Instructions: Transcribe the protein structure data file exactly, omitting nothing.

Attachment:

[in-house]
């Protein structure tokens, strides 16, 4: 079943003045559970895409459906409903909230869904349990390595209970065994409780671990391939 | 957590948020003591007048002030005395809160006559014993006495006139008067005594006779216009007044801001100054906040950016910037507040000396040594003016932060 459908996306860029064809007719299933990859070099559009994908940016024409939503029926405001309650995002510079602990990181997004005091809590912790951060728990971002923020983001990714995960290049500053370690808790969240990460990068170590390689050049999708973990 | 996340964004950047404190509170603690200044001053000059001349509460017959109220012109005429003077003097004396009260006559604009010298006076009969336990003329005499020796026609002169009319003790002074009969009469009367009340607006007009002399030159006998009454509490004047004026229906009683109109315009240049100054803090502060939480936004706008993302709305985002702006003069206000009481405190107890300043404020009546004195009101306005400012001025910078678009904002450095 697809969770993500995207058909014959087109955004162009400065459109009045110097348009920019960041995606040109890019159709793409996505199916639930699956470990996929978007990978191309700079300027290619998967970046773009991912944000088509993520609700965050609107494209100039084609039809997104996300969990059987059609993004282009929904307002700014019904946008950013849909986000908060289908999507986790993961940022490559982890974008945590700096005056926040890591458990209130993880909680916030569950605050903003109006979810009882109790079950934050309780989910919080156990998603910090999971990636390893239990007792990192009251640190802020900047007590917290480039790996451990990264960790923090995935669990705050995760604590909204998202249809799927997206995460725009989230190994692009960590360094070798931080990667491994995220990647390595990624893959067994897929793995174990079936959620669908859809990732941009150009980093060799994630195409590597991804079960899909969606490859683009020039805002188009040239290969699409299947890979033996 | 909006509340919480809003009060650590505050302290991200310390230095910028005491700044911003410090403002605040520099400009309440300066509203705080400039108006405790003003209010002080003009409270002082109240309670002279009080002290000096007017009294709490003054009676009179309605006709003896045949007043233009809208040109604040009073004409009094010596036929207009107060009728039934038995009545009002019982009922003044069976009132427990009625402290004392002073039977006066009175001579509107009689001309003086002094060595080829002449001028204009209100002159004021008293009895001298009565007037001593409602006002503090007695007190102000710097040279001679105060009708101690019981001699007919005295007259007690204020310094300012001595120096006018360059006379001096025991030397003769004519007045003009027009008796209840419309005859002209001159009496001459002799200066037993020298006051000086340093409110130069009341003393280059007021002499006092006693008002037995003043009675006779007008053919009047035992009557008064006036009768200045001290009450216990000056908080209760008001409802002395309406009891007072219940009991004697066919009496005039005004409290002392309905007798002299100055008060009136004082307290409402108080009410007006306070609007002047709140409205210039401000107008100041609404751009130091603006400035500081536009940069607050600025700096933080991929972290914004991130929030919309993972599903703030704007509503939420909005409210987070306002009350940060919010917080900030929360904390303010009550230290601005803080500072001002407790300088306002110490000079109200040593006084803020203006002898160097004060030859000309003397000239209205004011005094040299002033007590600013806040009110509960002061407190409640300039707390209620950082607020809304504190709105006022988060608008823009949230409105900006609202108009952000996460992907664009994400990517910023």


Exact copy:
[in-house]
């Protein structure tokens, strides 16, 4: 079943003045559970895409459906409903909230869904349990390595209970065994409780671990391939 | 957590948020003591007048002030005395809160006559014993006495006139008067005594006779216009007044801001100054906040950016910037507040000396040594003016932060 459908996306860029064809007719299933990859070099559009994908940016024409939503029926405001309650995002510079602990990181997004005091809590912790951060728990971002923020983001990714995960290049500053370690808790969240990460990068170590390689050049999708973990 | 996340964004950047404190509170603690200044001053000059001349509460017959109220012109005429003077003097004396009260006559604009010298006076009969336990003329005499020796026609002169009319003790002074009969009469009367009340607006007009002399030159006998009454509490004047004026229906009683109109315009240049100054803090502060939480936004706008993302709305985002702006003069206000009481405190107890300043404020009546004195009101306005400012001025910078678009904002450095 697809969770993500995207058909014959087109955004162009400065459109009045110097348009920019960041995606040109890019159709793409996505199916639930699956470990996929978007990978191309700079300027290619998967970046773009991912944000088509993520609700965050609107494209100039084609039809997104996300969990059987059609993004282009929904307002700014019904946008950013849909986000908060289908999507986790993961940022490559982890974008945590700096005056926040890591458990209130993880909680916030569950605050903003109006979810009882109790079950934050309780989910919080156990998603910090999971990636390893239990007792990192009251640190802020900047007590917290480039790996451990990264960790923090995935669990705050995760604590909204998202249809799927997206995460725009989230190994692009960590360094070798931080990667491994995220990647390595990624893959067994897929793995174990079936959620669908859809990732941009150009980093060799994630195409590597991804079960899909969606490859683009020039805002188009040239290969699409299947890979033996 | 909006509340919480809003009060650590505050302290991200310390230095910028005491700044911003410090403002605040520099400009309440300066509203705080400039108006405790003003209010002080003009409270002082109240309670002279009080002290000096007017009294709490003054009676009179309605006709003896045949007043233009809208040109604040009073004409009094010596036929207009107060009728039934038995009545009002019982009922003044069976009132427990009625402290004392002073039977006066009175001579509107009689001309003086002094060595080829002449001028204009209100002159004021008293009895001298009565007037001593409602006002503090007695007190102000710097040279001679105060009708101690019981001699007919005295007259007690204020310094300012001595120096006018360059006379001096025991030397003769004519007045003009027009008796209840419309005859002209001159009496001459002799200066037993020298006051000086340093409110130069009341003393280059007021002499006092006693008002037995003043009675006779007008053919009047035992009557008064006036009768200045001290009450216990000056908080209760008001409802002395309406009891007072219940009991004697066919009496005039005004409290002392309905007798002299100055008060009136004082307290409402108080009410007006306070609007002047709140409205210039401000107008100041609404751009130091603006400035500081536009940069607050600025700096933080991929972290914004991130929030919309993972599903703030704007509503939420909005409210987070306002009350940060919010917080900030929360904390303010009550230290601005803080500072001002407790300088306002110490000079109200040593006084803020203006002898160097004060030859000309003397000239209205004011005094040299002033007590600013806040009110509960002061407190409640300039707390209620950082607020809304504190709105006022988060608008823009949230409105900006609202108009952000996460992907664009994400990517910023």